After what’s felt like forever since the first fight and nearly 10 weeks of negotiations, the highly anticipated rematch of Andy Ruiz Jr vs Anthony Joshua for the WBA Super, WBO and IBF world heavyweight titles has been finally announced for December 7th. Since the upset at Madison Square Garden which rocked the boxing world with Ruiz dethroning Joshua as unified champion, fans and fighters alike have been talking about the rematch. What they wouldn’t have predicted, however, is that it would be held in Diriyah, a town just North West of Saudi Arabia’s capital Riyadh. First of all, what? It’s come as a surprise to many with weeks of confusion surrounding where the rematch would be held, Cardiff seemed to be the front runner for a while or a trip back to the States but not many would’ve predicted Saudi Arabia. I would’ve guessed Antarctica before Saudi Arabia but maybe it shouldn’t be too much of a surprise with Amir Khan recently fighting in Jeddah and the World Boxing Super Series Super Middleweight tournament final being held there also. I try to keep my posts as unbiased as possible, even if this one might be a bit trickier, and I’ll take a look at some of the pros and cons as to whether a fight this big should be held in Saudi Arabia.
First up the pros, and whilst it may seem tricky to see some there are definitely a few. Saudi Arabia is a completely new market for boxing and could become a popular place for the sport in years to come. As previously mentioned, Callum Smith beat George Groves in Jeddah to win the Super Middleweight edition of the World Boxing Super Series in September 2018 and Amir Khan recently beat Billy Dib also in Jeddah for the WBC International Welterweight title (even if it was a bit of a strange show, I honestly didn’t know Samuel Peter was still fighting until he took on Hughie Fury on the undercard). Other sporting events have also been held in Saudi Arabia in recent years such as Formula-E (with Diriyah set to be the opening race of the 2019/20 season in November this year), WWE’s Greatest Royal Rumble, Crown Jewel and Super Showdown shows and the Saudi International golf tournament. It’s no surprise that Saudi Arabia have the capability to hold big sporting events that locals and tourists will enjoy. All this is part of the Saudi Vision 2030 project where Saudi Arabia are trying to become less dependent on their oil as a mean to grow their economy and the entertainment sector has had over $2 billion invested in order to hold such events. For the points mentioned, the bout that’s being dubbed “Clash on the Dunes” could be fantastic for Saudi Arabia in terms of the future of boxing and sport (even though they’ve missed a golden opportunity by not calling it “Rowdy in Saudi” like I suggested on twitter, come on Matchroom you know it makes sense) and there’s no doubts it’ll be just as exciting as the first bout.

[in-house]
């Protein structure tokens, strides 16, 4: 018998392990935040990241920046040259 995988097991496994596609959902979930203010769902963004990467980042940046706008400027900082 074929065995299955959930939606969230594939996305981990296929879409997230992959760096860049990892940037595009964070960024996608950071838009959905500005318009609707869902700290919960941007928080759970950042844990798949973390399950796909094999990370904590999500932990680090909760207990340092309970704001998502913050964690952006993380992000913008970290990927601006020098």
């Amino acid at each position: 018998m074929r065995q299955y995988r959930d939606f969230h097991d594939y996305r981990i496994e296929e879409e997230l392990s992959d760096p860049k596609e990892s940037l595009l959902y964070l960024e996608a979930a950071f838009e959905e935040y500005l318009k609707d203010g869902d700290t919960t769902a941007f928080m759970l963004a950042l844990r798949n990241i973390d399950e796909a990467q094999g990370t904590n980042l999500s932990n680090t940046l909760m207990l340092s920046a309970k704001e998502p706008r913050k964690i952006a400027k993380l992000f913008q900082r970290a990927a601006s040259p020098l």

However there are obvious cons and some grey areas about holding a fight this big in Saudi Arabia, one of the biggest is that it’s a huge risk. Yes big fights have been held in Saudi Arabia before and there’s a potentially huge market there but is it worth the risk? A Ruiz–Joshua rematch could easily sell out any stadium or arena in the UK or the USA however with the rumours both parties wanted it on neutral ground it definitely would’ve sold out stadiums in a neutral European venue such as Italy, Germany or France, so why risk it in a place where the sports and entertainment industry is still developing? It could also make it more of a difficult sell for British fans to travel to support Joshua considering Saudi Arabia used to be an incredibly difficult country to travel to. British fans have a history of supporting British fighters abroad creating a fantastic atmosphere following the likes of Ricky Hatton, Tyson Fury and Anthony Joshua himself for the first Ruiz fight. It’s much easier now to get into Saudi Arabia with tourist visas available for the first time however they come at a price. Fans would probably have to get a “Sharek” visa (visa specific for sports and entertainment events) which costs around $170 which is pretty expensive compared to the $14 it costs for Brits to get an esta to enter the US. The closest major city to Diriyah is the capital, Riyadh, which is anything but a cheap date when it comes to nice hotels, restaurants and shops. Add in the ticket price (although apparently a visa will be included with it) and flights it’ll get expensive quite quickly. Considering Christmas will only be 18 days away from fight night it’s highly possible that fans won’t want to spend big so soon to the holidays and give the trip a miss. Also just this morning, Andy Ruiz Jr said on Instagram that apparently the fight isn’t taking place in Saudi Arabia but on his terms in the United States. Great. So we will probably have the Heavyweight Champion of the World fighting in a neutral location begrudgingly in his first defence of his titles, what fun. America would be a safe bet as Ruiz never really wanted to fight in the UK and it would be a brilliant second chance for AJ to re-introduce himself to the US market, however Saudi Arabia is where it’s happening.
Overall, this will change the boxing landscape forever. It’ll either establish Saudi Arabia as a serious competitor in the boxing world and could see many future huge fights over there or it’ll be a case of too much too soon. Politics and debates aside, this will be an incredible fight with everything on the line. The last one was exciting and full of drama and this one will be no different. Joshua and Ruiz will make huge statements by getting a win, however the winner won’t be able to get too carried away as a bout with WBO mandatory Oleksandr Usyk will be looming in the not too distant future.